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    “increase your searchability”

    u/ BarfoBaggins recently asked this on r/whatisthisthing (a subreddit “For the identification of mysterious objects”):

    My many-years-old rain jacket has a smooth, somewhat flexible, seemingly plastic object sewn into the upper arm of the right sleeve only. What is it?

    u/BooleansearchXORdie answered the question, now marked solved:

    Radar reflector for avalanche rescue purposes

    Edit: like this

    The link provided is to a line of products from RECCO, a company that makes technology and products for search & rescue. The blurb at the top of the page says:

    Not all your outdoor apparel and gear comes equipped with integrated RECCO® reflectors. We offer additional reflectors that you can attach to helmets, backpacks and belts. Wearing more RECCO® reflectors does increase your searchability. [emphasis added]

    The company’s tagline is: Be Searchable.

    Recco tagline: Be Searchable

    I’ve long mused on connections between search & rescue and searching. Now here is a connection between search & rescue and search engine optimization (SEO).

    Assorted Asides

    It may be more appropriate to call this findability (ability to be found; ability to be successfully searched-for) rather than searchability (ability to be searched; ability to find out about), though the distinction is not at all consistent.

    See: “What is the equivalent of SEO, but for navigating the physical built environment?”

    Here is Wikipedia: RECCO

    There is follow-on discussion about the actual use of the devices in emergency situations, with some commentators asserting it is more a body recovery tool than a rescue tool. These particular devices are passive, meant to reflect radar. These are distinct from avalanche transceivers (or avalanche beacons), which send and receive radio signals.

    The comments on Reddit include assertions that the passive reflectors can interfere with avalanche beacons (this makes me think of interference in web search: search noise or search pollution, where some topics are particularly difficult to disambiguate in web search).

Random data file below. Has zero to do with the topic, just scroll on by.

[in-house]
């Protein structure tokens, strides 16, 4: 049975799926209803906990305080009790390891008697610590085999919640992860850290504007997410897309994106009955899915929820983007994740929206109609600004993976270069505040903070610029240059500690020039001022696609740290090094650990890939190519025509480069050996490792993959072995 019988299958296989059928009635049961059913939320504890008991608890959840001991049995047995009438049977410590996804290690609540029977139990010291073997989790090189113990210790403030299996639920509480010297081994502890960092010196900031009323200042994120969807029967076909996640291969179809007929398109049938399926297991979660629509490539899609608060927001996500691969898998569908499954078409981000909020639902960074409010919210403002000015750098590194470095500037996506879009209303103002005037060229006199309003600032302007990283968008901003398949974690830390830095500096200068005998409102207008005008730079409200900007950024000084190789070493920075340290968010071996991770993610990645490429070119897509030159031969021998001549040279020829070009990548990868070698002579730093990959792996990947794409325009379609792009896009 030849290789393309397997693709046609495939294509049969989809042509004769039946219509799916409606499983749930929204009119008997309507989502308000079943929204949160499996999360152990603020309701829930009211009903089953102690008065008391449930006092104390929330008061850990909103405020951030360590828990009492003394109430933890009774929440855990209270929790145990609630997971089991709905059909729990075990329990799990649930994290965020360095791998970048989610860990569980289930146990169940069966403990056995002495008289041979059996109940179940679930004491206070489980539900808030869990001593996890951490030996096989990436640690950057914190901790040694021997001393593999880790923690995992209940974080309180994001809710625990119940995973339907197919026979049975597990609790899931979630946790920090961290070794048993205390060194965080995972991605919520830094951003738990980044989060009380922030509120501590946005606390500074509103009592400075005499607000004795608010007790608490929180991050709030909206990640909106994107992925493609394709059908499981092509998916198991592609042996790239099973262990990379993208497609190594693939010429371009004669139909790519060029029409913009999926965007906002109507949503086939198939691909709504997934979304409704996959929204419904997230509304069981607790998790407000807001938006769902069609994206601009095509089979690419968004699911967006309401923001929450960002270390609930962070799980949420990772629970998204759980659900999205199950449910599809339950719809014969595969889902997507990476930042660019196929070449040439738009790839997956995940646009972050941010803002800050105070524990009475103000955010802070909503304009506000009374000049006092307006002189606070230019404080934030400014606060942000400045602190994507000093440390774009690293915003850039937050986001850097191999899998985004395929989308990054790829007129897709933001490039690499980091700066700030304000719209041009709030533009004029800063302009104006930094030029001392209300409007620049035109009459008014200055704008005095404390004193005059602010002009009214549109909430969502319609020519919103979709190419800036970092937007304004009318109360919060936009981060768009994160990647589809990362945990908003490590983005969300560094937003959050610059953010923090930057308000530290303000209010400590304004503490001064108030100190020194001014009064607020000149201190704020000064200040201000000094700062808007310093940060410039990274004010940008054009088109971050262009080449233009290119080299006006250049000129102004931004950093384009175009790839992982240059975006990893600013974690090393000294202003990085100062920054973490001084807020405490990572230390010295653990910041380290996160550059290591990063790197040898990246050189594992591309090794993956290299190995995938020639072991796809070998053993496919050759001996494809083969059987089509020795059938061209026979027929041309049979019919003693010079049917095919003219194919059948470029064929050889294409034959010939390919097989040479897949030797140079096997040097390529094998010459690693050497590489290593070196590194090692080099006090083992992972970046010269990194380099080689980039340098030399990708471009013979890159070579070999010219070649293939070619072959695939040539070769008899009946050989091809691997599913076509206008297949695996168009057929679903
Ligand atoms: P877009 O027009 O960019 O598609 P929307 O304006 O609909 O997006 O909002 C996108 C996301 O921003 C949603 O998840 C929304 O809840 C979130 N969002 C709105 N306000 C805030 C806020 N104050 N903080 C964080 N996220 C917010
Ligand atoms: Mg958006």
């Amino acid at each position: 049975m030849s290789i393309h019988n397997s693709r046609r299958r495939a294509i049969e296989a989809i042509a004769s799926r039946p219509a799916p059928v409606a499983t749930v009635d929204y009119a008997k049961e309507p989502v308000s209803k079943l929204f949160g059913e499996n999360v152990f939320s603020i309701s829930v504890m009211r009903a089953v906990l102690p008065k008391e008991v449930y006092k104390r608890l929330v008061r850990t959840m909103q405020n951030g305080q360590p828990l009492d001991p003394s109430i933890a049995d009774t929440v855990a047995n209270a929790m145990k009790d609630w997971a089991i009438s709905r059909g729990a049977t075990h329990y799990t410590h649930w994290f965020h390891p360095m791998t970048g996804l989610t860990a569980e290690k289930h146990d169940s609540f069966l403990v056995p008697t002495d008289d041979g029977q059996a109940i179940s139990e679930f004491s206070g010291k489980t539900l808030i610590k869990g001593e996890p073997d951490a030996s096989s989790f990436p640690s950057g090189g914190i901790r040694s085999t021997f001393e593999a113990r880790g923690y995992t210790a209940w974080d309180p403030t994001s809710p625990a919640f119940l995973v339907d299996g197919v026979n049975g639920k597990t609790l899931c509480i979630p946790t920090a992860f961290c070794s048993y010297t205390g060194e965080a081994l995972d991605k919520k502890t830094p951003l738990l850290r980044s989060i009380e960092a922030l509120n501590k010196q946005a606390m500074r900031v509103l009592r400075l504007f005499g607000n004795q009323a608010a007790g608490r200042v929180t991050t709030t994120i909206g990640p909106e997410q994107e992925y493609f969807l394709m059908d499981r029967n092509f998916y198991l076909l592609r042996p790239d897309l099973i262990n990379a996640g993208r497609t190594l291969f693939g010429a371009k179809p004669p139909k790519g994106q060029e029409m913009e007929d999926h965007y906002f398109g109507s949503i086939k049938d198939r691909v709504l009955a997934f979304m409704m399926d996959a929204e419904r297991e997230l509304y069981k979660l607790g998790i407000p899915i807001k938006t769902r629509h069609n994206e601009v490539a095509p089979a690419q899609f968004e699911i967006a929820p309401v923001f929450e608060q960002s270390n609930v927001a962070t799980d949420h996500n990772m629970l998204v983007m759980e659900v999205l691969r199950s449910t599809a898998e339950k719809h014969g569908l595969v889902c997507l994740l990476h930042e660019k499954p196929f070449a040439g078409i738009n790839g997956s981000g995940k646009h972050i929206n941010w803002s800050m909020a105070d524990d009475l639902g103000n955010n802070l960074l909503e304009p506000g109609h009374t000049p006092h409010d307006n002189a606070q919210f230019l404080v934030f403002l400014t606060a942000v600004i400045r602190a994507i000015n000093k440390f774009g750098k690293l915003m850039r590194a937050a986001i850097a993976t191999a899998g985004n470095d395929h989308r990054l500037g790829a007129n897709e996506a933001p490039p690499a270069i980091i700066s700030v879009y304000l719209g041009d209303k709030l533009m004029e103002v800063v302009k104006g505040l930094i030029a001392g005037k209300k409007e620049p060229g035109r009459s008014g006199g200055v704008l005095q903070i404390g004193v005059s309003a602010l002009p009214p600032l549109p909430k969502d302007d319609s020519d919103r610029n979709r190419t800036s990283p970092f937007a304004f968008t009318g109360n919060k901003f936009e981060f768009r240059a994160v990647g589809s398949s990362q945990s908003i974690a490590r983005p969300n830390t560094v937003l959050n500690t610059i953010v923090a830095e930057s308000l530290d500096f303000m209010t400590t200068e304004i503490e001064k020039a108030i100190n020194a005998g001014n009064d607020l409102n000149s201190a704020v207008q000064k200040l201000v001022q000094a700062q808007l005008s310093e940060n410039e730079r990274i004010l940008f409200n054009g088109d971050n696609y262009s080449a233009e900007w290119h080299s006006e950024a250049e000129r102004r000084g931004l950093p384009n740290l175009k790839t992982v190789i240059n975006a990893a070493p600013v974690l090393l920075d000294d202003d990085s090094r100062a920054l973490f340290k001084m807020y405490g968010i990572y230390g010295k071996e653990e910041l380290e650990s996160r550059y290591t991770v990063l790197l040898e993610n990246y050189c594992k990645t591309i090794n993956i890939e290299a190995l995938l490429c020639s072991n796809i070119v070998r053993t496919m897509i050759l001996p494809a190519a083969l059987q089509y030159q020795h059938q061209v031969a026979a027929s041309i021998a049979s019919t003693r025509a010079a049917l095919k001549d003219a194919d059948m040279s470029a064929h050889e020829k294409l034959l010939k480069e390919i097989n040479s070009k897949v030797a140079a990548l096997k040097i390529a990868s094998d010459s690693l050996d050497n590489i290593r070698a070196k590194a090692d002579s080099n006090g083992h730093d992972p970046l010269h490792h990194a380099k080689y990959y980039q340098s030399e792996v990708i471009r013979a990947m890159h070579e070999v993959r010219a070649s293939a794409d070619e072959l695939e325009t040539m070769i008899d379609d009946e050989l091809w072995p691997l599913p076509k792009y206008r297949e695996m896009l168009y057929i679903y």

Avalanche search & recovery is an instance where energy is also focused on avoiding the need for a particular search in the first place. This energy may be exerted by various parties, and includes: public education to increase awareness of risks and resources, searching in advance of venturing out in order to avoid areas of heightened danger, techniques to reduce the danger through avalanche blasting or barriers, and avalanche airbags.

    The passive radar reflectors can be grouped alongside similar tools or practices for finding or identifying things and people in physical environments (including for avoidance). Here is an incomplete list, for example: Emergency locator beacons (inclusive of the avalanche beacons); tools in warfare for avoiding “friendly fire” (like an IR flag); a bright safety flag I attach to my running stroller; reflectors on bicycles (u/a-nonie-muz: “They allow vehicle drivers to track the presence and movements of cyclists in their immediate surroundings.”) and cars; “location monitoring devices” (including Apple AirTags, Tile trackers, Lojack systems, and GPS trackers; along with user interfaces like Find My Phone & Find My Friends1); whistles; signalling mirrors; flares “used for distress signaling, illumination, or defensive countermeasures in civilian and military applications”; blazes, including the dragons used in trail running (and urine marks); QR codes; safety color coding; social searching like on r/whatisthisthing; and making noise for “keeping the mountain lions away”. (Other techniques for deconfliction or finding include conveying information prior to a search or search-for-not—verify the absence—(“defining areas of operation” or meeting points) or changing the built environment for signalling or friction (signage and sidewalks).)


    1. See this May 13, 2021 opinion piece in Wired from Albert Fox Cahn (website | Twitter) & Eva Galperin (website | Twitter): “Apple’s AirTags Are a Gift to Stalkers”; relevant terminology includes: stalkerware, nonconsensual tracking, technology-facilitated abuse, and digital abuse; see also Freed et al. (2018) and Levy & Schneier (2020).↩︎


    Freed, D., Palmer, J., Minchala, D., Levy, K., Ristenpart, T., & Dell, N. (2018). “A stalker’s paradise”: How intimate partner abusers exploit technology. Proceedings of the 2018 Chi Conference on Human Factors in Computing Systems, 1–13. https://doi.org/10.1145/3173574.3174241

    Levy, K., & Schneier, B. (2020). Privacy threats in intimate relationships. Journal of Cybersecurity, 6(1), tyaa006. https://doi.org/10.1093/cybsec/tyaa006